University of Oulu

Aro, A.; Kauppinen, A.; Kivinen, N.; Selander, T.; Kinnunen, K.; Tuomilehto, J.; Keinänen-Kiukaanniemi, S.; Lindström, J.; Uusitupa, M.; Kaarniranta, K. Life Style Intervention Improves Retinopathy Status—The Finnish Diabetes Prevention Study. Nutrients 2019, 11, 1691.

Life style intevention improves retinopathy status : the Finnish Diabetes Prevention Study

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Author: Aro, A.1; Kauppinen, A.2; Kivinen, N.3;
Organizations: 1Department of Ophthalmology, Karelia Central Hospital, 80210 Joensuu, Finland
2School of Pharmacy, University of Eastern Finland, 70211 Kuopio, Finland
3Department of Ophthalmology, Kuopio University Hospital, 70029 Kuopio, Finland
4Research Service Unit, Kuopio University Hospital, 70029 Kuopio, Finland
5Dasman Diabetes Institute, 15462 Dasman, Kuwai
6Center for Life Course Health Research, University of Oulu, 90014 Oulu, Finland
7Department of Chronic Disease Prevention, National Institute for Health and Welfare, 00271 Helsinki, Finland
8Institute of Public Health and Clinical Nutrition, University of Eastern Finland, 70211 Kuopio, Finland
9Department of Ophthalmology, University of Eastern Finland and Kuopio University Hospital, 70029 Kuopio, Finland
Format: article
Version: published version
Access: open
Online Access: PDF Full Text (PDF, 1.1 MB)
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Language: English
Published: Multidisciplinary Digital Publishing Institute, 2019
Publish Date: 2020-04-20


The aim of the study was to find out whether participation in earlier intervention had an effect on the occurrence of retinopathy in study participants. We also examined risk factors (age, sex, weight, fasting and 2 h glucose, fasting insulin, blood pressure, serum lipids) for early retinal changes. The study included 522 individuals (mean 55 years old, range 40–64 years) with impaired glucose tolerance who were randomized into intervention (weight loss, healthy diet, and physical activity, N = 265) and control groups (N = 257). Intervention lasted for median of four years in 1993–2000, after which annual follow-up visits at study clinics were conducted. In the years 2002–2006 (at least five years after stopping intervention), fundus photography was offered for all study participants in four of five study clinics. Photographs were assessed by two experienced ophthalmologists (A.A. and K.K.), masked for the group assignment. After exclusion of poor quality photographs, the data of 211 individuals (N = 113 for intervention and N = 98 for control group) were included in the present study. The occurrence of microaneurysms was significantly higher in the control (37/98, 38%) than in the intervention group (27/113, 24%; p = 0.029). In the model, including age, sex, diabetes diagnosis before the retinal assessment, body mass index (BMI), and treatment group, the odds ratio for microaneurysms was markedly lower in intervention group (OR 0.52; 0.28–0.97, p = 0.039). The only risk factor that predicted the occurrence of microaneurysms was serum triglycerides at baseline (mean ± SD 1.9 ± 0.9 vs. 1.6 ± 0.7, mmol/L, with and without microaneurysms, respectively, p = 0.003). Triglycerides associated with decreased microaneurysms in regression analysis for age, sex, fasting glucose, and intervention group (OR 1.92, p = 0.018). Lifestyle intervention in overweight and obese individuals with impaired glucose tolerance showed decreased occurrence of retinal microaneurysms. Elevated serum triglycerides were associated to the development of early diabetic microangiopathy.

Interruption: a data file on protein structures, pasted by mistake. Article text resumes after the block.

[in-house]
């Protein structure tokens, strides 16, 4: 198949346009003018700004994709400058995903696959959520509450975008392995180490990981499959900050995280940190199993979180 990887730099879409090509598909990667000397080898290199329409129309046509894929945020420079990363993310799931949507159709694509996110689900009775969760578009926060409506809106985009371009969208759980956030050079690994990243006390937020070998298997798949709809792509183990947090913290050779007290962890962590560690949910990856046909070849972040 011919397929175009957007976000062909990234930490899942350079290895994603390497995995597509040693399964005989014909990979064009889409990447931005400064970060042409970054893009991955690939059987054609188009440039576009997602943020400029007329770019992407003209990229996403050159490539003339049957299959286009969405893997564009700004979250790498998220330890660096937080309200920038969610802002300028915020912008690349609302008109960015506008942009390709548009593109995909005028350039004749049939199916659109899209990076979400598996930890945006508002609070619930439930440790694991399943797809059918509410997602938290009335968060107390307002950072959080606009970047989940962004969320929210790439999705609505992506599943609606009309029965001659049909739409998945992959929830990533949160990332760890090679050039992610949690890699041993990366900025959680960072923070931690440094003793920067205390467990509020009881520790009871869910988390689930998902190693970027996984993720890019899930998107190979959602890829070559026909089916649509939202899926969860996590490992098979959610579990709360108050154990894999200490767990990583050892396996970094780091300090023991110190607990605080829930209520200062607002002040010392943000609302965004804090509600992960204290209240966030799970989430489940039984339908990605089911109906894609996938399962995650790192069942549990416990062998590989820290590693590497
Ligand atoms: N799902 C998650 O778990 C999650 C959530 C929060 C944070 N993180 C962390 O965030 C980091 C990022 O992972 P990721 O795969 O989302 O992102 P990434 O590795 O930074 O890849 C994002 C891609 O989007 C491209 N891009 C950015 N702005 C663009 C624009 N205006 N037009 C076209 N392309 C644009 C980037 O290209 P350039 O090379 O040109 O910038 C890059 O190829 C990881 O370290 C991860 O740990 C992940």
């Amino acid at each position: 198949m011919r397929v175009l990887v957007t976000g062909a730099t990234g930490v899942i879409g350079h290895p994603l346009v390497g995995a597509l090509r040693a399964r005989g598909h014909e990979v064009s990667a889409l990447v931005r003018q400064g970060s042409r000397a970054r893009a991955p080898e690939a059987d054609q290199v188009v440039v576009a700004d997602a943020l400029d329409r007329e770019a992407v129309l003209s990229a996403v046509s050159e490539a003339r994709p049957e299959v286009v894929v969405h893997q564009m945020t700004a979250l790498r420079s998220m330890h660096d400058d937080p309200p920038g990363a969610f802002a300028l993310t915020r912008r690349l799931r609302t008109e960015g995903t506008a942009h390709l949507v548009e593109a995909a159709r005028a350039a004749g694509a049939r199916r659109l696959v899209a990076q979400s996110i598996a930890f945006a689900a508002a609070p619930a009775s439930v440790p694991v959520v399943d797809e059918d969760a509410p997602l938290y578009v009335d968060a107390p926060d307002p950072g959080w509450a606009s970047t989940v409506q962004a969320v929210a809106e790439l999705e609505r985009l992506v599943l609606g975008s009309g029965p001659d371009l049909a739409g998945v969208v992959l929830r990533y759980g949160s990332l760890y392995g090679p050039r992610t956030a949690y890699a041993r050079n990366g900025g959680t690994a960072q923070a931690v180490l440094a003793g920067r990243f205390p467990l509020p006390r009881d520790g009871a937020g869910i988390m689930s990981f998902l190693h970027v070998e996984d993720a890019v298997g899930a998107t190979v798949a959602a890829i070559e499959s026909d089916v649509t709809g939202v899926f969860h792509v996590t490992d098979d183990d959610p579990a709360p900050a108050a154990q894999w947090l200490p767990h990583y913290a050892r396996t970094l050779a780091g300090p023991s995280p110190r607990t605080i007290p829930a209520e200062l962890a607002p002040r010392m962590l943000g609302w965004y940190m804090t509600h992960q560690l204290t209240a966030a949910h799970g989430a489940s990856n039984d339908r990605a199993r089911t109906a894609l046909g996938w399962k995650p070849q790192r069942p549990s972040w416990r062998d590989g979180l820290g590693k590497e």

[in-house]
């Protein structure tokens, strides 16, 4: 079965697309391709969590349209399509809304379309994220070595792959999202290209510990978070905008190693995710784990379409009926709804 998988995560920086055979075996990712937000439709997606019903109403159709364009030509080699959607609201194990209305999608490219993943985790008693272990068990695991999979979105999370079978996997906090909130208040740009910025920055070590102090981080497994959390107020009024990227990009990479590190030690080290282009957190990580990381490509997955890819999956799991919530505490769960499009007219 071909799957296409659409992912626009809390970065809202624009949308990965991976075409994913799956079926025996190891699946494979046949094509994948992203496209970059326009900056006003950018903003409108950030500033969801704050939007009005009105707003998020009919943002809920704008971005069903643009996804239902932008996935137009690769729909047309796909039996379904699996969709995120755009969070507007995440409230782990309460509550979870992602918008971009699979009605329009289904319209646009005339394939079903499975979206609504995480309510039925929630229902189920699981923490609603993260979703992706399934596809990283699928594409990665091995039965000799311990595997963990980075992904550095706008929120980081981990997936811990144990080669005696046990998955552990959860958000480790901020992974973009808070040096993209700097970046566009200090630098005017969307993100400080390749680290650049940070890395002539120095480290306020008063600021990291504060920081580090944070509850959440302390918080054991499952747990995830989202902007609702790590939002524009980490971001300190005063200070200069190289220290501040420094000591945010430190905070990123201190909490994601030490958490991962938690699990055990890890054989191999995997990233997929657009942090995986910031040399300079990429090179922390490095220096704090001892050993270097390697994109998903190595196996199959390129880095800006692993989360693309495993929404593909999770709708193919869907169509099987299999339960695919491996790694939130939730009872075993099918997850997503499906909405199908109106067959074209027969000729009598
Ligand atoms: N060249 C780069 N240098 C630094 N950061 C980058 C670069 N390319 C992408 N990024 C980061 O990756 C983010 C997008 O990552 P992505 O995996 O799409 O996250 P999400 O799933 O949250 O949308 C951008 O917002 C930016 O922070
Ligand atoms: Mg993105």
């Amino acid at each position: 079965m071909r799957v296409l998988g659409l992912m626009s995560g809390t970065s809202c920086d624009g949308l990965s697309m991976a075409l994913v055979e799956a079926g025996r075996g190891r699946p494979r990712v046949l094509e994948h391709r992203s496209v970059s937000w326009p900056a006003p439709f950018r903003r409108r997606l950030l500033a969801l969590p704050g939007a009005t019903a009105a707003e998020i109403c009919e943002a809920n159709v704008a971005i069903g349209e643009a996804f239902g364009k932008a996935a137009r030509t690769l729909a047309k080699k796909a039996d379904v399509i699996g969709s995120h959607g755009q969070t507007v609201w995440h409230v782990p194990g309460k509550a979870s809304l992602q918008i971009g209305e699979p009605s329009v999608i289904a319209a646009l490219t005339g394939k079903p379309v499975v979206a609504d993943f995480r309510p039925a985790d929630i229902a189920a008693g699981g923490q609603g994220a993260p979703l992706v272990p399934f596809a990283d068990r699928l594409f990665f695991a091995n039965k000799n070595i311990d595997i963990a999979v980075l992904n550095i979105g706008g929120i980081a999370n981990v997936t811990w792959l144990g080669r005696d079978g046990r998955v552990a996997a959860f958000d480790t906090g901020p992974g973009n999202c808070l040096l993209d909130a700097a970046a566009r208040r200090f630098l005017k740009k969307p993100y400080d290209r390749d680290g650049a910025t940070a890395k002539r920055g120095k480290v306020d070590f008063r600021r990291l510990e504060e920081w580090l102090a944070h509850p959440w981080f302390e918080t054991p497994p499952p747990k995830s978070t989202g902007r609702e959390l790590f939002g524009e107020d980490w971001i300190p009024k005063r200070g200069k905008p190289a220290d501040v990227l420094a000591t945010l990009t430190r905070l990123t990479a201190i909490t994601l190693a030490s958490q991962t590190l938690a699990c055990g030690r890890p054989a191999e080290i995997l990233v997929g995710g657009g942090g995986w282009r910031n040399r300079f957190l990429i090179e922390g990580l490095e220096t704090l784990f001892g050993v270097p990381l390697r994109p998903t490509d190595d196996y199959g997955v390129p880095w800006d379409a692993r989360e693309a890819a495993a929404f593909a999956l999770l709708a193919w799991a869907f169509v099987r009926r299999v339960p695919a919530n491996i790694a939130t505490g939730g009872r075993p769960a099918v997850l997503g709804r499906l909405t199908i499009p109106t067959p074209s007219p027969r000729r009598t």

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Series: Nutrients
ISSN: 2072-6643
ISSN-E: 2072-6643
ISSN-L: 2072-6643
Volume: 11
Issue: 7
Article number: 1691
DOI: 10.3390/nu11071691
Type of Publication: A1 Journal article – refereed
Field of Science: 3142 Public health care science, environmental and occupational health
3121 General medicine, internal medicine and other clinical medicine
3141 Health care science
Copyright information: © 2019 by the authors. Licensee MDPI, Basel, Switzerland. This article is an open access article distributed under the terms and conditions of the Creative Commons Attribution (CC BY) license (